The Secret of Kells is the story of the book that “turns darkness into light.” Brendan lives with monks at a remote outpost, Iona, when a visit from a master artist turns everything upside-down. He confronts evil, hidden in a deeply enchanted forest, and his darkest fears. If you like quest stories, faeries, Ireland, or medieval art, this one’s for you.

The stylings throughout this film are a clear homage to the painstakingly elaborate illuminated manuscripts of medieval Ireland–heck, the Book of Kells is one. For you art history buffs (I know you’re out there!), this is icing on an already delicious cake.

Madame Sousa’s grandson is kidnapped while riding the Tour de France, but she’s not just going to sit and watch it happen. She enlists her pooch, Bruno, and a spinster trio of jazz singers (because hey, why not?) to help her find young Champion. The upbeat retro soundtrack of The Triplets of Belleville is a little bit reminiscent of the music from a high-school classic, Ghost World, and the animation – well…watch it and find out!

These are just a handful of what we’ve got at the library, but what do you think? What’s the best animated film for teens?

Whitney, CLP – Main

Scratch Day @ CLP Main- Teen: Saturday 5/19 from 1 to 4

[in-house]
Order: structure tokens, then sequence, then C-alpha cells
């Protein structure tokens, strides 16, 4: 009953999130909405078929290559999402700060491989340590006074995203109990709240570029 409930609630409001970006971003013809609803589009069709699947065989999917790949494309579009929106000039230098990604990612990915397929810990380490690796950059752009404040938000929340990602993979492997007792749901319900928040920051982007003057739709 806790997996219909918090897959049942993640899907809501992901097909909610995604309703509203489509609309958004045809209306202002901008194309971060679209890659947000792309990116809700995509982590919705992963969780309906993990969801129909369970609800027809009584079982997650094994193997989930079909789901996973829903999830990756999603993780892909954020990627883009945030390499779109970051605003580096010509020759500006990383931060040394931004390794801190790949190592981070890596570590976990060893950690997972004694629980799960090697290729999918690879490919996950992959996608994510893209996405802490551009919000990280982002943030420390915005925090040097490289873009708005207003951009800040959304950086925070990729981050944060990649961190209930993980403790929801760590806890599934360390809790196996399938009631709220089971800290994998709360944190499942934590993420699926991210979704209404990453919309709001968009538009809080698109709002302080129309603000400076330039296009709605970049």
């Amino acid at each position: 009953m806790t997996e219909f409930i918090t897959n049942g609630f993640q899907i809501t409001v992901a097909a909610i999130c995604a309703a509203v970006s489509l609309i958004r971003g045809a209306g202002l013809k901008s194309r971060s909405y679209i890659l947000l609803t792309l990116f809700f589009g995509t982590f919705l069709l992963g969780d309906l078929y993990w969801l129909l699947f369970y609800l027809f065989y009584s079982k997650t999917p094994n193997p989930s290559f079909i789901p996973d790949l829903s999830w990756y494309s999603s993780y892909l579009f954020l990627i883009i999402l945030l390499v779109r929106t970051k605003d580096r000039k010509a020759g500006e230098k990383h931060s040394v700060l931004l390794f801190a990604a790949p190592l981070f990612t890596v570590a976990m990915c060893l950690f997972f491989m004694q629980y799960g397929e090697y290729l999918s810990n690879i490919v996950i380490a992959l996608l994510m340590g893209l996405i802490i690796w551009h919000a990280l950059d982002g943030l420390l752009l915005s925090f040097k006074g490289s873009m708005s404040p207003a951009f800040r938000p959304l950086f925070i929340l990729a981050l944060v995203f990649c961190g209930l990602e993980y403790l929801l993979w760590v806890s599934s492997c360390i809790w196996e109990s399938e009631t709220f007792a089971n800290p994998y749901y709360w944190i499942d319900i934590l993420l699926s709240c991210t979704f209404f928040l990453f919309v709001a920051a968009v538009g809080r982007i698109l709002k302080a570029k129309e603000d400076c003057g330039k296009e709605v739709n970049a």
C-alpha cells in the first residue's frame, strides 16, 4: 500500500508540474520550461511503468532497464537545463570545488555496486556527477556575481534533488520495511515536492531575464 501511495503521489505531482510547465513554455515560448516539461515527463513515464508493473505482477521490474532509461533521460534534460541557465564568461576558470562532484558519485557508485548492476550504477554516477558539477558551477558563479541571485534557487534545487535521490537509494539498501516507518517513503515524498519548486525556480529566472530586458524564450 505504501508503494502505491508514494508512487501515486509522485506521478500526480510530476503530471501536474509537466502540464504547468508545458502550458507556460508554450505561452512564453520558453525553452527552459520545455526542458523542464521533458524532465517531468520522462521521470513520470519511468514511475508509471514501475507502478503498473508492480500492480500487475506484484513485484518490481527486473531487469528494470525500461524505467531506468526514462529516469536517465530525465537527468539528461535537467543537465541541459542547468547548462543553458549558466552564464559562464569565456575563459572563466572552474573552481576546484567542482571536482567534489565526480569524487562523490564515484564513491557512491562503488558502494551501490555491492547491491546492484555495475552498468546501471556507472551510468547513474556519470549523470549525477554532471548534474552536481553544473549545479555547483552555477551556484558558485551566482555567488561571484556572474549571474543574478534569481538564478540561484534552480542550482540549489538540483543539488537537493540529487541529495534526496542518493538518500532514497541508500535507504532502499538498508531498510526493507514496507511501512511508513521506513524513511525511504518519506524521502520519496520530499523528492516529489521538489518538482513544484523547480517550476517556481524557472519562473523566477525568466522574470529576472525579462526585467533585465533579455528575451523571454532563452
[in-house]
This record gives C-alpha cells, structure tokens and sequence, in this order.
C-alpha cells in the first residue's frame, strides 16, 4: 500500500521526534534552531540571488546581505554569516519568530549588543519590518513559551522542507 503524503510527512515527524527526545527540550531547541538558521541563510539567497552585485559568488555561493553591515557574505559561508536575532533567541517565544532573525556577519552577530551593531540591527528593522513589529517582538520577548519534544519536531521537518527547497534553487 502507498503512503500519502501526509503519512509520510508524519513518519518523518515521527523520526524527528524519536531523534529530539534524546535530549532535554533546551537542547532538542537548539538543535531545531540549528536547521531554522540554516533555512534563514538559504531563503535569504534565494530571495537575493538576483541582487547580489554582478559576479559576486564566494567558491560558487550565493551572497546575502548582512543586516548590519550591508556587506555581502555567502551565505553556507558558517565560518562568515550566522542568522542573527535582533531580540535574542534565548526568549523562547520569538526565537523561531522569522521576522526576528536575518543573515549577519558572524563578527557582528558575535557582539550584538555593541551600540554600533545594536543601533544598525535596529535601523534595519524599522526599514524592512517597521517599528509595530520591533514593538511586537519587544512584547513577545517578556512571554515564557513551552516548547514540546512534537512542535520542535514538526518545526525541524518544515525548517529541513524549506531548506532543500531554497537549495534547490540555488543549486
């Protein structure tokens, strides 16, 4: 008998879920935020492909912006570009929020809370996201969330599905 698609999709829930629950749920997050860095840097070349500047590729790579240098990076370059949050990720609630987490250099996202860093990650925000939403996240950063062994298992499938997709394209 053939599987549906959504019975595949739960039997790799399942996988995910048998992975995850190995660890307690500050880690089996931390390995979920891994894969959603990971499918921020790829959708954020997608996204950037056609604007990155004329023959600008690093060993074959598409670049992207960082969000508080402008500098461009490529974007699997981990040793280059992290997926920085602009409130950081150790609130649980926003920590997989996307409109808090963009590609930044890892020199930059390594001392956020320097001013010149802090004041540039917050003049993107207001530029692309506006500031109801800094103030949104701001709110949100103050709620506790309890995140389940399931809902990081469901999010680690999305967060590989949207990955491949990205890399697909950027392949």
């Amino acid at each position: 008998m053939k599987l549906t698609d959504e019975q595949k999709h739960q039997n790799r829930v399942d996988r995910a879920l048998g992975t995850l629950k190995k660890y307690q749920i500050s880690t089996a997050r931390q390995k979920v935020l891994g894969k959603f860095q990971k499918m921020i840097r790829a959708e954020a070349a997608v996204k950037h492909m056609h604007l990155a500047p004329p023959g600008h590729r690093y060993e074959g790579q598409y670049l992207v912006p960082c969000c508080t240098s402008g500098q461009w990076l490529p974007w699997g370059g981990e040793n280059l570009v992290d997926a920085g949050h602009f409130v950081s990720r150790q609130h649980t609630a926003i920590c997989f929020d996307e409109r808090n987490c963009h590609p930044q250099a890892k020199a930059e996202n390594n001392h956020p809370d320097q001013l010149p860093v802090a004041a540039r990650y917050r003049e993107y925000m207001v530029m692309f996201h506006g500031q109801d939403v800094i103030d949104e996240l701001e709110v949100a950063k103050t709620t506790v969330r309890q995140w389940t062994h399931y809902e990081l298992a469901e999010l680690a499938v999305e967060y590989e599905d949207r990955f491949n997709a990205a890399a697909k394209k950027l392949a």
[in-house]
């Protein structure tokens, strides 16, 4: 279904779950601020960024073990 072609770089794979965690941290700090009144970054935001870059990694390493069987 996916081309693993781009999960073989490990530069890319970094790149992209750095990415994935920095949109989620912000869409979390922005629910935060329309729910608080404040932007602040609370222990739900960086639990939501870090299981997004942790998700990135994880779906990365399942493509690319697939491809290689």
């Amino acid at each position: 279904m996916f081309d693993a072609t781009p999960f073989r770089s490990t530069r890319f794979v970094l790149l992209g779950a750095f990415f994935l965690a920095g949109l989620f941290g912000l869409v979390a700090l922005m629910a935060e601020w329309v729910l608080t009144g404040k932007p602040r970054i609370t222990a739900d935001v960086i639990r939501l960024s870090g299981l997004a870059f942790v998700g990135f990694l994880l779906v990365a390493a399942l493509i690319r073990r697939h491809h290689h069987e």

Are you interested in creating digital videos, games, and animation?  Do you have a vision and passion for digital art, but lack the technical skills?  If you answered yes, then  Scratch is the perfect programming language for you.  Scratch is a visual programming language that was developed by MIT students in order to offer beginner programmers a simple way to create their own interactive stories, games, animations, music, and art.  Scratch is free to download, easy to learn, and offers a safe and supportive community of Scratchers to share your creations with.

Scratch DaySaturday, May 19, 2012– is a worldwide network of gatherings, where people come together to meet fellow Scratchers, share projects and experiences and learn more about Scratch. Last year, more than 125 Scratch Day events were held in 36 countries around the globe.  Scratch Day @ CLP Main- Teen will feature tutorials for newbies, games to help you hone your Scratch abilities, skill sharing for advanced Scratchers, a project showcase, Scratch the Cat button making, peer Scratch tutors, fun, community, and more!

Pittsburgh teenagers (grade 6-12), mentors and educators are strongly encouraged to bring a laptop to the event.  But don’t despair if you can’t bring your own equipment- you will NOT be left out.  A limited number of laptops will be provided for use during the program.